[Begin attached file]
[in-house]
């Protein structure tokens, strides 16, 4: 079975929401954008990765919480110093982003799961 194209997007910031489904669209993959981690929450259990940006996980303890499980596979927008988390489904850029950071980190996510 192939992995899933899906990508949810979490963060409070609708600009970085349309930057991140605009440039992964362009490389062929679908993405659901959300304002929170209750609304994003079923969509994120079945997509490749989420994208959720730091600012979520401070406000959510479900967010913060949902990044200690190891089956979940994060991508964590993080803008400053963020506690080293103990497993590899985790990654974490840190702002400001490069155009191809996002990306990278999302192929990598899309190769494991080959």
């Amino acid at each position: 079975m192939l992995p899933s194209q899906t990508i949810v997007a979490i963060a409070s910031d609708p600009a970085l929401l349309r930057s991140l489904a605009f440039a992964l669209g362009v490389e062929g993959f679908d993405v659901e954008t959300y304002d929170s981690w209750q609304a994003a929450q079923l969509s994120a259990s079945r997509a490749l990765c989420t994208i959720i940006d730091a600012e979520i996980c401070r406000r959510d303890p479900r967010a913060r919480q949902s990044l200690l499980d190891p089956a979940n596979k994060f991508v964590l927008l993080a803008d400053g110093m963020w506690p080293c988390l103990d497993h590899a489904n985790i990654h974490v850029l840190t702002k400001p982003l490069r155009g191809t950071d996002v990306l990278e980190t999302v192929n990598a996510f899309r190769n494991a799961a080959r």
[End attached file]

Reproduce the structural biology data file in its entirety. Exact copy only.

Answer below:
[in-house]
């Protein structure tokens, strides 16, 4: 079975929401954008990765919480110093982003799961 194209997007910031489904669209993959981690929450259990940006996980303890499980596979927008988390489904850029950071980190996510 192939992995899933899906990508949810979490963060409070609708600009970085349309930057991140605009440039992964362009490389062929679908993405659901959300304002929170209750609304994003079923969509994120079945997509490749989420994208959720730091600012979520401070406000959510479900967010913060949902990044200690190891089956979940994060991508964590993080803008400053963020506690080293103990497993590899985790990654974490840190702002400001490069155009191809996002990306990278999302192929990598899309190769494991080959």
């Amino acid at each position: 079975m192939l992995p899933s194209q899906t990508i949810v997007a979490i963060a409070s910031d609708p600009a970085l929401l349309r930057s991140l489904a605009f440039a992964l669209g362009v490389e062929g993959f679908d993405v659901e954008t959300y304002d929170s981690w209750q609304a994003a929450q079923l969509s994120a259990s079945r997509a490749l990765c989420t994208i959720i940006d730091a600012e979520i996980c401070r406000r959510d303890p479900r967010a913060r919480q949902s990044l200690l499980d190891p089956a979940n596979k994060f991508v964590l927008l993080a803008d400053g110093m963020w506690p080293c988390l103990d497993h590899a489904n985790i990654h974490v850029l840190t702002k400001p982003l490069r155009g191809t950071d996002v990306l990278e980190t999302v192929n990598a996510f899309r190769n494991a799961a080959r």